So it was incredibly satisfying but no surprise to see Power on the pole once again for Sunday’s feature race. But, in spite of a second place starting position, there was so much competition for P1 among the Le Mans Prototype drivers in Saturday's ALMS race besides our friend Mr. Pagenaud that his winning was no sure thing.

Simon's teammate, veteran David Brabham, did a great job of running up front in spite of a poor start and incurring a penalty for unnecessary contact. When the Frenchman took over from “Brabs” mid race, he had his work cut out for him running his HPD (used to be Acura) ARX-01c as fast or faster than his main competition, the 007 Aston Martin Lola driven by Adrian Fernandez, in spite of the heavier car's faster straight line speed. At times, Pagenaud had a significant (6+ seconds) lead over the Mexican.

This anomaly, by the way, was created by the combination of the LMP1 and LMP2 classes to a single class, LMP, in 2010. It's tough sometimes to keep up with all the changes in classes in the sports car world, but the folks who run the ALMS seem to be saying this (as I understand it). Among the prototype class, there is a Wal-Mart budget class – the LMPC – or Challenge – that is much cheaper to run in than the Bloomingdale's class – the LMP. And among the GTs, the Bloomie's class is the GT and the Wal-Mart crowd is the GTC. Hopefully, as the year progresses, the regulations will be adjusted so that the former LMP2's can get a more competitive straight line speed and the LMP1s can have more speed in the corners.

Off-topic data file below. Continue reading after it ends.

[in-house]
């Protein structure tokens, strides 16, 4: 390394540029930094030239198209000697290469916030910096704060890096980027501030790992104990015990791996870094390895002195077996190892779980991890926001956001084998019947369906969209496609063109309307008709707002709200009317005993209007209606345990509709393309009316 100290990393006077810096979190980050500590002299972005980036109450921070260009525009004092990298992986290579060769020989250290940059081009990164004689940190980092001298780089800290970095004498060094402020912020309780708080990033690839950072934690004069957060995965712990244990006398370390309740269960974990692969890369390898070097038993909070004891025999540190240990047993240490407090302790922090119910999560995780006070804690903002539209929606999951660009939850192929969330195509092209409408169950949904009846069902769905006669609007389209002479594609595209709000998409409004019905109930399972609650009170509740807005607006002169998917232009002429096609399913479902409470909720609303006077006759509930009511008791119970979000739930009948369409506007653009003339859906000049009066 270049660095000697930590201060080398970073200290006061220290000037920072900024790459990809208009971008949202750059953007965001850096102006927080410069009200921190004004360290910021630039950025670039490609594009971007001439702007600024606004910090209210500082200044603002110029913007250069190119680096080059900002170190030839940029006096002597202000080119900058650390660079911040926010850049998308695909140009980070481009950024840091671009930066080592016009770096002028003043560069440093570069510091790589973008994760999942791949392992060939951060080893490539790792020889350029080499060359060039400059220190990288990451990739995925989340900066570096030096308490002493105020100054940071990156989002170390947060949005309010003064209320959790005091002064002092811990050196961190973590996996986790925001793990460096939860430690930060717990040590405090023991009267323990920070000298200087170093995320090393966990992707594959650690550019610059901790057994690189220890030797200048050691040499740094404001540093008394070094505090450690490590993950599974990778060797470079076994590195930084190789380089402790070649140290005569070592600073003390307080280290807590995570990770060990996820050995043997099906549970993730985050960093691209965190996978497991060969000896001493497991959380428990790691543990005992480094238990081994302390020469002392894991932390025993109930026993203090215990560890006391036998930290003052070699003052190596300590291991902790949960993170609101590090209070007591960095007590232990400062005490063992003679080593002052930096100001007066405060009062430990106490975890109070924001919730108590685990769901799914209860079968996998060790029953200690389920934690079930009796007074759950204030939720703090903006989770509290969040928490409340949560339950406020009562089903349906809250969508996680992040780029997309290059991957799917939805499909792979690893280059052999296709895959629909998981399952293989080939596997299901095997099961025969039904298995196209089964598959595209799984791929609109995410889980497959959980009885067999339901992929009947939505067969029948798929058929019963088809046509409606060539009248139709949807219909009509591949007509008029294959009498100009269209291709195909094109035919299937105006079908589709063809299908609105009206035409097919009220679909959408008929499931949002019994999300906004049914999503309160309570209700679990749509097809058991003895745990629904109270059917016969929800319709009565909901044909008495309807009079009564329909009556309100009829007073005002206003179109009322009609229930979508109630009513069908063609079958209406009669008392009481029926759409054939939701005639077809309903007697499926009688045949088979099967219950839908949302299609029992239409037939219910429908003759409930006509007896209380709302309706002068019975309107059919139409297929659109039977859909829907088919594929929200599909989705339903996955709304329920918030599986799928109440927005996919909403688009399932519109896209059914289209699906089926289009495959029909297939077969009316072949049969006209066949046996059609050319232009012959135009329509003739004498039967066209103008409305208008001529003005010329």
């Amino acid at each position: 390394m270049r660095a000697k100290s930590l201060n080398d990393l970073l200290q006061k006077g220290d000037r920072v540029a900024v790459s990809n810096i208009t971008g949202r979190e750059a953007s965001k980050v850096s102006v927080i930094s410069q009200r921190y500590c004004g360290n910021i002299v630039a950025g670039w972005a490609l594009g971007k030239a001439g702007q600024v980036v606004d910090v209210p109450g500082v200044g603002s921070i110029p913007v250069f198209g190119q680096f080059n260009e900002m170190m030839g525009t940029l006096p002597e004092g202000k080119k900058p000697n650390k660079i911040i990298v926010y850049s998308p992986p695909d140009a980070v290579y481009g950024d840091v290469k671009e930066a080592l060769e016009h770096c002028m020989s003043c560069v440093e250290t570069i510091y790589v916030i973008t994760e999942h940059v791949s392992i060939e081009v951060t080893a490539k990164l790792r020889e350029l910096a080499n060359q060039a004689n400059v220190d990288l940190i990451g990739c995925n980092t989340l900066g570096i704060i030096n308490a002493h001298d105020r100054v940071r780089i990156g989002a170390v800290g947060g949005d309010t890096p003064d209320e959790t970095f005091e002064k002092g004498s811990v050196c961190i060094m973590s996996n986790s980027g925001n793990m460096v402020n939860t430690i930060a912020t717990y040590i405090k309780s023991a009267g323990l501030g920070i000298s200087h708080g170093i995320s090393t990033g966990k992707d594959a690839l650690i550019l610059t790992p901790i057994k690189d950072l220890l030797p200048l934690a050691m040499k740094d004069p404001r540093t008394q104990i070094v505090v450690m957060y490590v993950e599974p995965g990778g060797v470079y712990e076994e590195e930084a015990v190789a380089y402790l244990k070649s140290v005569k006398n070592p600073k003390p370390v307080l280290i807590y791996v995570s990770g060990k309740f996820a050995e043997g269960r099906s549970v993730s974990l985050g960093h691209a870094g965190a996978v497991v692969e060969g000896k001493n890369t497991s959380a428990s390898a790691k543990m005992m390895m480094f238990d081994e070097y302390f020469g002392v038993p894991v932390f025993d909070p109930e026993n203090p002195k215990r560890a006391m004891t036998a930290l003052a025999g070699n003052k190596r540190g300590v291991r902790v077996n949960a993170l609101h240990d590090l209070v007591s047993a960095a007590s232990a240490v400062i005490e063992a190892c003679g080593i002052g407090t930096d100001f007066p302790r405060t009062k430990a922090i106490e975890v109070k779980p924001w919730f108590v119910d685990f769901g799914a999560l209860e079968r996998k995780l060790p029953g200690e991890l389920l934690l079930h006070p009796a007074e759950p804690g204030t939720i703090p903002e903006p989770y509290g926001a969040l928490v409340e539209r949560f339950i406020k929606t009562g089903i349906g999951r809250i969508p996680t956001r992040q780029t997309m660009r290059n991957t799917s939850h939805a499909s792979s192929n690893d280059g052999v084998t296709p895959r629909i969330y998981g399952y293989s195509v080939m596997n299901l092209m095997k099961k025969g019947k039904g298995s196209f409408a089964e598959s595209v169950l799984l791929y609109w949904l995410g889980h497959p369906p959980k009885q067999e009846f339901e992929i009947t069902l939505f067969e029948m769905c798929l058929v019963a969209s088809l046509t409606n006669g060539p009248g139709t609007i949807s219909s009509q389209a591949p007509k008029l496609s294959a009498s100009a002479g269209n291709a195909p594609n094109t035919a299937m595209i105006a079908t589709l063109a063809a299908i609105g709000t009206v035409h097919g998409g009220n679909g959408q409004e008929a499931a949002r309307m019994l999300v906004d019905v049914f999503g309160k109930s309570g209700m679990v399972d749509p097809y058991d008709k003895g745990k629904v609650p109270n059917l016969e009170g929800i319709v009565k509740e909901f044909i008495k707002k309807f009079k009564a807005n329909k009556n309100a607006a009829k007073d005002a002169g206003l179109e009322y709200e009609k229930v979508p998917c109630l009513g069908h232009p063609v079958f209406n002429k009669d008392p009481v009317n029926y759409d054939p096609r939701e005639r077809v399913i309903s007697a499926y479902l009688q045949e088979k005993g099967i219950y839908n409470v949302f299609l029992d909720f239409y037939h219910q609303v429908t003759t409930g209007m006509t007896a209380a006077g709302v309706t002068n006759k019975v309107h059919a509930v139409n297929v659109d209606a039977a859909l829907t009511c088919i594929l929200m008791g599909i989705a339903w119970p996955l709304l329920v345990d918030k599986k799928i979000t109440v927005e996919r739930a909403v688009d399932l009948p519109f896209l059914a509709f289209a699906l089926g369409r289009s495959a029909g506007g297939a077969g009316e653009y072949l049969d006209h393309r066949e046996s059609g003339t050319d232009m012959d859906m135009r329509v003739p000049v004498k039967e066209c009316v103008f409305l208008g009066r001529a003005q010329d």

But, getting back to today's race – going into the final lap, Fernandez was in the lead in his James Bond inspired car and looked to cruise to a win when Pagenaud suddenly overtook him when Adrian slid wide. It was dramatic, it was awesome, and I was stoked, man.

Okay, as a journalist, I am supposed to be objective. As a journalist, I am also supposed to give my publisher what he wants. In the immortal words of Mick and Keith, It's Only Rock & Roll, but as I understand their profound words, let's have some perspective, please. I try to be objective, but I can't always be. Sorry. It's not brain surgery, it's racing. And my publisher does not want me to report about the ICS, its race, or anything about Indy Lights unless it involves the two or three American drivers and not their racing, and not when they are in their cars.

I can try, Russell. And I really do. But if I am at a race weekend, I am going to get excited and engaged in racing because I am a racer. I don't care where the drivers were born, I don't care what they are driving, and I don't care about the politics of the racing world. Sorry. It's Only Rock and Roll (and I like it).

Copyright © 2010 by Lisa Davidson and Deep Throttle. All Rights Reserved.